Last Sunday, Kansas State beat California 82-75, thanks to 30 points from--brace yourself--someone besides Michael Beasley. The leading scorer for the Wildcats on this day was the previously struggling Bill Walker. A 30-point performance from Walker led to speculation that K-State could be a factor in the Big 12 race if opposing defenses have to contend with two prolific scorers. Will this indeed be the case?
It will feel that way over the next couple of weeks. Looking forward, the Wildcats will be favored in their next three games, starting with tonight's contest against Florida A&M at the new Sprint Center in Kansas City. Then they'll journey to Cincinnati for a New Year's Eve date with Xavier, a game which no one will begrudge K-State for losing and which everyone would hail them for winning (though some of the bloom has been taken off a potential victory by the Musketeers' surprising 22-point loss to Arizona State). In sum, Frank Martin's team will probably start the Big 12 season with a little momentum, a 10-4 record or better, and a well-earned reputation for featuring perhaps the best player in the country. Not a bad profile for the new year.
If by chance things should go downhill from there, however, the reason will likely be Kansas State's offense.
How can that be? Beasley is not only prolific, he not only has NBA scouts drooling, he's also incredibly efficient in his scoring. How can offense possibly be this team's weak point?
Easy: There's only one Beasley on this roster. Given that the freshman sensation assumes an enormous role in this offense and that he's extremely efficient in his scoring, the ineffectiveness of the Wildcat offense constitutes something of an indictment of Beasley's teammates.
Actually, the "indictment" could result in a conviction on all counts, based on the games played to date. Walker's performance has been particularly striking--and not necessarily in a good way. He played just six games last year before suffering a season-ending knee injury, so we don't really have much of a track record to parse here. Still, the animating assumption with Walker has always been predominantly visual: to watch him play is to see a guy who has incredible athleticism.
Unfortunately that athleticism hasn't transferred into success where putting the ball in the basket is concerned. In fact, the remarkable thing about Walker's 30-point outburst against Cal is that he went just 7-of-22 from the field. Sure, he gets full credit for getting himself to the line 16 times and making 14 of his free throws. Even so, his shooting this season has been consistently off-target, and he launches more shots than anyone but Beasley. More than any other single factor, Walker's misses have dragged this offense down.
Indeed, if you're a Kansas State fan, the troubling thought is this that you've had your "easy" games. You've played Sacramento State, Pittsburg State, Western Illinois and Rider. So why is the Wildcat offense significantly inferior to what it was against the Big 12 last year?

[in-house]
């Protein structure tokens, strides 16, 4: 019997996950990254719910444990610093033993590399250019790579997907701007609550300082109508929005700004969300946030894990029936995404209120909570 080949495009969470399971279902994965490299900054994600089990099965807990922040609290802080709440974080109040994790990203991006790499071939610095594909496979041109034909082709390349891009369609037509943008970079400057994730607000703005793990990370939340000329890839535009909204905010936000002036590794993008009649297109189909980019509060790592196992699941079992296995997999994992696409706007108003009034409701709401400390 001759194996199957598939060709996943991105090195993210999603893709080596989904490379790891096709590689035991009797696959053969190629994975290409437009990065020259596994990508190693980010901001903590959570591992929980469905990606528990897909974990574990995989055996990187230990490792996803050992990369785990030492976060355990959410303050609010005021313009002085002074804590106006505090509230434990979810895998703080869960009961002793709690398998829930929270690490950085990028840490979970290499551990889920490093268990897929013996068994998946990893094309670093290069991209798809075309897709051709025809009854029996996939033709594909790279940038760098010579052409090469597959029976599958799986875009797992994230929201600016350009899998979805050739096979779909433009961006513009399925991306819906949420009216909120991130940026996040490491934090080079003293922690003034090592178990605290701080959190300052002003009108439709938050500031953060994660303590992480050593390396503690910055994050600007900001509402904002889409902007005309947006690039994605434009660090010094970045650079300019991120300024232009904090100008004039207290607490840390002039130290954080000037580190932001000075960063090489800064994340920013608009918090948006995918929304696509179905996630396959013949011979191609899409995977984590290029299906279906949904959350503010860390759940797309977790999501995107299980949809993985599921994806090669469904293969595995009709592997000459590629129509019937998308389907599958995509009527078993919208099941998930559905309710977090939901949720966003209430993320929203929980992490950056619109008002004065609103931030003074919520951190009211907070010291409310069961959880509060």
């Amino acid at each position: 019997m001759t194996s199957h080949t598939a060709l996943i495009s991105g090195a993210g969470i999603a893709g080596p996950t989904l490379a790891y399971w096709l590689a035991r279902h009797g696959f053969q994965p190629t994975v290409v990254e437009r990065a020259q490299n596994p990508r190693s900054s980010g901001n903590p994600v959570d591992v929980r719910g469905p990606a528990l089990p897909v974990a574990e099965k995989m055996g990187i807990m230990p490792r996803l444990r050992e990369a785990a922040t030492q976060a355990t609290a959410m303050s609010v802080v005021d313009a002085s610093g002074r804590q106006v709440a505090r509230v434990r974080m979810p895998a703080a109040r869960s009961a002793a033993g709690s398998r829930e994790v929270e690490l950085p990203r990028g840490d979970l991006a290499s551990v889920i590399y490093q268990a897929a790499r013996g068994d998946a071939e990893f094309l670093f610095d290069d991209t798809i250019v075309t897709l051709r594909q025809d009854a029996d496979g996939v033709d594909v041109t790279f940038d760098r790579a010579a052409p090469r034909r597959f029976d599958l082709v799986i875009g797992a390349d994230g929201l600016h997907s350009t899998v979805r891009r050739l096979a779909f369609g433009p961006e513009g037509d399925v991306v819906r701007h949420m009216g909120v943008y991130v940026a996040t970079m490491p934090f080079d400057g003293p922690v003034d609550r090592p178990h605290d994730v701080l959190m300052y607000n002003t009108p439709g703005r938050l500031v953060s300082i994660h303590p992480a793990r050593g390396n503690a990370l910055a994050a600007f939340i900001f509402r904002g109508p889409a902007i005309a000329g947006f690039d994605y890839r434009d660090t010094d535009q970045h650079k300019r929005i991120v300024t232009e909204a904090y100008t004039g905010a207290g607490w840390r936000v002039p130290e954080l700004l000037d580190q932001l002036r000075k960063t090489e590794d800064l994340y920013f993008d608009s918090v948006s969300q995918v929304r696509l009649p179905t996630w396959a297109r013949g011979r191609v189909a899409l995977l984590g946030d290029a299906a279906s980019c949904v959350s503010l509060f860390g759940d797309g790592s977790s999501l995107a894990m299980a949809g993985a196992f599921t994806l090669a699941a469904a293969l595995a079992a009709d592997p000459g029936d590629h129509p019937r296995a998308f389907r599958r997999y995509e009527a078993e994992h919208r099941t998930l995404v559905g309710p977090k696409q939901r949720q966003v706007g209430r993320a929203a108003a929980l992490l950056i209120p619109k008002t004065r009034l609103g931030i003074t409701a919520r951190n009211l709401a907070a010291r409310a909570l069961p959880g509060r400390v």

Against Big 12 opponents, 2007 1.05
2007-08, first nine games 0.99
This offense actually got worse with Beasley. That's no mark against the freshman--he's been phenomenal. Rather, it's an accurate description of what's happened thus far when possessions that used to go to the excellent Cartier Martin have been given instead to Walker and to Jacob Pullen.
We've seen that Walker has struggled from the field. That's caused a significant drop in K-State's effective FG percentage. This team simply doesn't shoot well and indeed is one of the worst three-point shooting teams in the entire nation. Granted, part of that's merely a fluke. Clent Stewart, a middle-of-the-road 36 percent three-point shooter a year ago, is off to an ice-cold 4-of-29 start this season. Still, opponents will sag on Beasley or play zone until the Wildcats prove their poor perimeter shooting thus far really has been a fluke and not their true level.
In addition, turnovers are way up this season, thanks in large part to Pullen. The freshman point guard has dished a fair number of assists, but he's coughed up still more turnovers. As a result, Kansas State has given the ball away on 23 percent of their possessions this year. For a team that already struggles with its shooting, that kind of carelessness with the ball is a luxury Coach Martin simply can't afford.
Note also how completely Martin appears to have given a green light to Beasley: this team has been playing strikingly fast this season. Ordinarily it's futile to look at the pace of a "power"-conference team before New Year's. K-State's case, however, may be different. The Wildcats haven't exactly been blowing opponents, other than Sacramento State, away. More to the point, averaging 76 possessions per 40 minutes, as Kansas State has, is a speed that's unique enough to attract notice, even in December. Martin has clearly told his charges to get out and seize the day during the one and only season when they'll have Beasley on hand.
Kansas State has its strengths. They attack the offensive glass, they make opponents miss their twos, and they force opponents into turnovers. Mainly, of course, they have Beasley. This is not a team to be taken lightly.
It is a team, however, that needs to score more points than they have thus far. It's surpassingly odd to have to say that about a team that has one of the most gifted offensive players in the nation on its roster. Odd, but true.
John Gasaway is an author of Basketball Prospectus.
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